Medical researchers have known for some time that a high level of lipoprotein-a, or LP(a), in your bloodstream is a risk factor for heart disease.
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A new study has found that when added to a traditional lipid panel – a blood test that measures lipids – measurements of apparently healthy patients’ blood levels of LP(a) can help doctors more accurately predict the patient’s risk of developing heart disease over the next 15 years.
The assessment is particularly useful for people who have a medium-level risk of developing heart disease.
Researchers say these findings, coupled with recent genetic studies similarly pointing toward LP(a) as a cause of heart disease, could lead to medications that lower LP(a) levels – and help to stave off development of heart disease for people who haven’t yet developed it.
Researchers at Innsbruck Medical University in Innsbruck, Austria measured the LP(a) levels in more than 800 healthy men and women and followed them for 15 years.
They looked at how accurate existing risk factors and blood tests are at predicting which people were at a lower risk versus those who were at higher risk for developing heart disease.
They found that adding an initial baseline LP(a) measurement greatly improved the ability to reclassify 40 percent of the study participants as high- or low-risk.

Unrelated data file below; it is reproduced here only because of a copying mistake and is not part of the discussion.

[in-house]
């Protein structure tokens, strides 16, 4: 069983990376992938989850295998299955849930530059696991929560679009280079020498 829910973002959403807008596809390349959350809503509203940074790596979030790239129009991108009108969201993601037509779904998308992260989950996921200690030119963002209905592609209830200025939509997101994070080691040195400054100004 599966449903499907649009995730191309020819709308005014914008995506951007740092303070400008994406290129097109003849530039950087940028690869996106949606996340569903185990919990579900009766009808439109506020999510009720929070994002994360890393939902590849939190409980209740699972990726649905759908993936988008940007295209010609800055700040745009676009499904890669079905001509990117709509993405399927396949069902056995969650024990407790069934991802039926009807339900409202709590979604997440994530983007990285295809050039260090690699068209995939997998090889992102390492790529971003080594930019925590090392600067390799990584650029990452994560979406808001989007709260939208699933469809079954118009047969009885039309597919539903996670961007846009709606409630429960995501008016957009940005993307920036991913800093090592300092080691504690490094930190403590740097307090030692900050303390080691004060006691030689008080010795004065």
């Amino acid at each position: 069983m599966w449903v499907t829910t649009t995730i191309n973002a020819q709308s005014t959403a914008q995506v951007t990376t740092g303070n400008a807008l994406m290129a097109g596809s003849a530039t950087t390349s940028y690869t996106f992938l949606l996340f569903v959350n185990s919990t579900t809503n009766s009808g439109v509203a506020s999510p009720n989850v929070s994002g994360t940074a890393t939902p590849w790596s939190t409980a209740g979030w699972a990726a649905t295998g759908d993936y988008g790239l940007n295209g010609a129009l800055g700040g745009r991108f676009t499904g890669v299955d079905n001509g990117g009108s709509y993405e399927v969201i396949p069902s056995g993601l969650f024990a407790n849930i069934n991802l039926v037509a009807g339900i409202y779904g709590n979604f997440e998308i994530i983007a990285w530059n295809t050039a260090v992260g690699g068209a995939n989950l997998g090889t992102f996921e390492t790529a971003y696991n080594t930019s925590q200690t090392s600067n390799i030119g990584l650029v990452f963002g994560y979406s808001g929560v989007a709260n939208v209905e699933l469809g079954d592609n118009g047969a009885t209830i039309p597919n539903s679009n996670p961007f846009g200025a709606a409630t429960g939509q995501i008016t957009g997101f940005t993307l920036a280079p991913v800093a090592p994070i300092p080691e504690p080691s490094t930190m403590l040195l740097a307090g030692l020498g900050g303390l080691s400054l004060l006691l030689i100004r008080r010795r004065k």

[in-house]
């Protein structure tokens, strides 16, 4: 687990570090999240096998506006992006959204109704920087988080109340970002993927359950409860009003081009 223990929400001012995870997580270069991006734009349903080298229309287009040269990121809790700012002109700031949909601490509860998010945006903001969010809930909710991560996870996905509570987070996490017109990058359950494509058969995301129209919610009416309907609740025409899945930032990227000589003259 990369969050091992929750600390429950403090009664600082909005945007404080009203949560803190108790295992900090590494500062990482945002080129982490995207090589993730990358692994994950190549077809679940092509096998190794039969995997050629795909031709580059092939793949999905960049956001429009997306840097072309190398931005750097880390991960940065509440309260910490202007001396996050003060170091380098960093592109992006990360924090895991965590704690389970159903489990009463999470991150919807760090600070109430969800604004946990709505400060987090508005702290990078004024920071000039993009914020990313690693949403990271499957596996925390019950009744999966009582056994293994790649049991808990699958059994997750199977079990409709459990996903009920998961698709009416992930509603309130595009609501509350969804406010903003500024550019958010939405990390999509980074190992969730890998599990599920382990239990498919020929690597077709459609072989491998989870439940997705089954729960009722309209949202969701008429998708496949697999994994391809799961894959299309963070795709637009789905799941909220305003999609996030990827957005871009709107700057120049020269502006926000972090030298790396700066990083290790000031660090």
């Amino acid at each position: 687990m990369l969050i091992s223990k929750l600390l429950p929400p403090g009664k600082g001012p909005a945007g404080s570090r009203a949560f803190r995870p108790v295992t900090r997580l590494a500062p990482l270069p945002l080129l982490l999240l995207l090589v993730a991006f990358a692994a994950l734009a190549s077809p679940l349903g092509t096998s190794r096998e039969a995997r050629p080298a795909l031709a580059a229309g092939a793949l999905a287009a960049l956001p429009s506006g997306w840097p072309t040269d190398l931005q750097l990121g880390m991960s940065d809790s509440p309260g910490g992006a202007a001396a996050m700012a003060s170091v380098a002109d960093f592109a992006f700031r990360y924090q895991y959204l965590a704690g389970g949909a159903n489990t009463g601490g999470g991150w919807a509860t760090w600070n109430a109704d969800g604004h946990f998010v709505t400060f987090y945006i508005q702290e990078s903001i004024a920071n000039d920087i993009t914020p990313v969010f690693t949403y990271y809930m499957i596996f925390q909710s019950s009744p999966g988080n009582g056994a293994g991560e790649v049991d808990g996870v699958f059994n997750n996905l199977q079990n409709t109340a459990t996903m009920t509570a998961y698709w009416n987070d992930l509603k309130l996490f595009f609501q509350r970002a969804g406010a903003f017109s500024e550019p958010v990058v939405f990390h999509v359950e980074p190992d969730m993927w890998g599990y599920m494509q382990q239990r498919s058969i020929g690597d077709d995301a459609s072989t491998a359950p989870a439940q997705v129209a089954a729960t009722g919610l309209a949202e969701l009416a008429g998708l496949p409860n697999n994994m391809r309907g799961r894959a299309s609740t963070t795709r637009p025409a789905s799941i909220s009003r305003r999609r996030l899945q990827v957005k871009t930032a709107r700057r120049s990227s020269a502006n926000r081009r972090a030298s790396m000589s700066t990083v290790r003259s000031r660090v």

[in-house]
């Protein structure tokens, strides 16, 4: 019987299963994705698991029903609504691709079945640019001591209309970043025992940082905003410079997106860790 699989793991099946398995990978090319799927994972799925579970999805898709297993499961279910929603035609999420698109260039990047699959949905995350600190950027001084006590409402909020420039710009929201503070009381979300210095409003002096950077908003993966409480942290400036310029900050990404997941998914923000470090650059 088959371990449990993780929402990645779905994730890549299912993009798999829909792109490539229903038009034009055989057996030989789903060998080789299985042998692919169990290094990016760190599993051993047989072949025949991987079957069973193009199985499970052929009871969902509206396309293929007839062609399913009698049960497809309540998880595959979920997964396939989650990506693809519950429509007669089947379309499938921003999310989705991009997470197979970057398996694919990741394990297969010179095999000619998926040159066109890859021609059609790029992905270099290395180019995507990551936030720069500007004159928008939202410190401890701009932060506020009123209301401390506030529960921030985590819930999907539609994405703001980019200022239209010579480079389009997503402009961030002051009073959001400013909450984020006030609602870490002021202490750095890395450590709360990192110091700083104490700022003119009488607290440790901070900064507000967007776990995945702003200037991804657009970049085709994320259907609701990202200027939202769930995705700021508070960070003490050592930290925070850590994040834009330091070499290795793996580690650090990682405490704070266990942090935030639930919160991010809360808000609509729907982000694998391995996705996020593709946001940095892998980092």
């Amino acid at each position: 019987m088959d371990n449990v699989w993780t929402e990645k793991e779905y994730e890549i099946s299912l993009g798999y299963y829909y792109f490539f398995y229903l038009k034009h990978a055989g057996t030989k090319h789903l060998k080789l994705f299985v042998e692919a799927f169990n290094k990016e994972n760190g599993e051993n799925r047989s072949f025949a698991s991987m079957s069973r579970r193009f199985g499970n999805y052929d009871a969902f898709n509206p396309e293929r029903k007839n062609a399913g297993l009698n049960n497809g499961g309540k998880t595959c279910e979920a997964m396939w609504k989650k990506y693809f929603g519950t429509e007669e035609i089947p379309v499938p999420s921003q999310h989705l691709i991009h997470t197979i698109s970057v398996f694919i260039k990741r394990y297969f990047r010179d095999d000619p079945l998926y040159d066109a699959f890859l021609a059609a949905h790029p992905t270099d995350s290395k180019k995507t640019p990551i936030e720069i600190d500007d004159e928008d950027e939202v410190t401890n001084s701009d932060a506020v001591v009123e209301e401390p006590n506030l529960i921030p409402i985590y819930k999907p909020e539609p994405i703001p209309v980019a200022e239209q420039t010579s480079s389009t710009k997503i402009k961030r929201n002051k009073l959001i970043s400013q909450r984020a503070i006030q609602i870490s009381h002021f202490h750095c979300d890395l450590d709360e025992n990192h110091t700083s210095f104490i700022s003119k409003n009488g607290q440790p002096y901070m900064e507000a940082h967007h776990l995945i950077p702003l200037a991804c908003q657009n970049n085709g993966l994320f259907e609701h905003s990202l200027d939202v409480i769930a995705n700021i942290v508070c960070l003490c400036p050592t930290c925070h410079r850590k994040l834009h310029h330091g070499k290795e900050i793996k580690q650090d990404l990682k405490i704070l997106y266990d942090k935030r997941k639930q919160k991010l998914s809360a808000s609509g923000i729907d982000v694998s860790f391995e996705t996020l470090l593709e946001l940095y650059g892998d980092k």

In fact, the LP(a) measurement helped to better predict a person’s risk for developing heart disease, even as long as 15 years later.
Fine-tuning patient assessments
Lipoproteins are molecules made of proteins, cholesterol and fat. They are the major carriers of cholesterol and similar substances through the blood.
Stanley Hazen, MD, PhD, Head of the Section for Preventive Cardiology, said that this assessment would be of great value for general practitioners in helping to determine a patient’s chance of developing cardiovascular disease. Dr. Hazen did not take part in the study.
“What this data showed is that LP(a) significantly added to the existing risk factors and the existing blood tests to help fine-tune risk assessment, and really home in on who is at greater versus less risk for developing cardiovascular disease,” Dr. Hazen says.
“Because LP(a) levels change by only 10 percent to 20 percent over a lifetime, getting just a single measure of LP(a) can help to identify those for whom more aggressive preventive efforts may yield the most benefit for a lifetime,” Dr. Hazen says.
LP(a) levels are highly inheritable, Dr. Hazen says. Anyone with an elevated level should let their first-degree relatives, such as parents, children or siblings, know they also should seek screening with LP(a) testing.
“I think LP(a) testing should become part of our standard initial risk assessment early in adulthood – when preventive efforts for those most in need will have the largest benefit,” Dr. Hazen says. “You can reduce your cardiovascular risks by lowering your cholesterol, monitoring blood pressure and insuring that your blood sugars are well-controlled.”
Complete findings for the study, “Discrimination and Net Reclassification of Cardiovascular Risk with Lipoprotein (A)” appear in The Journal of the American College of Cardiology.
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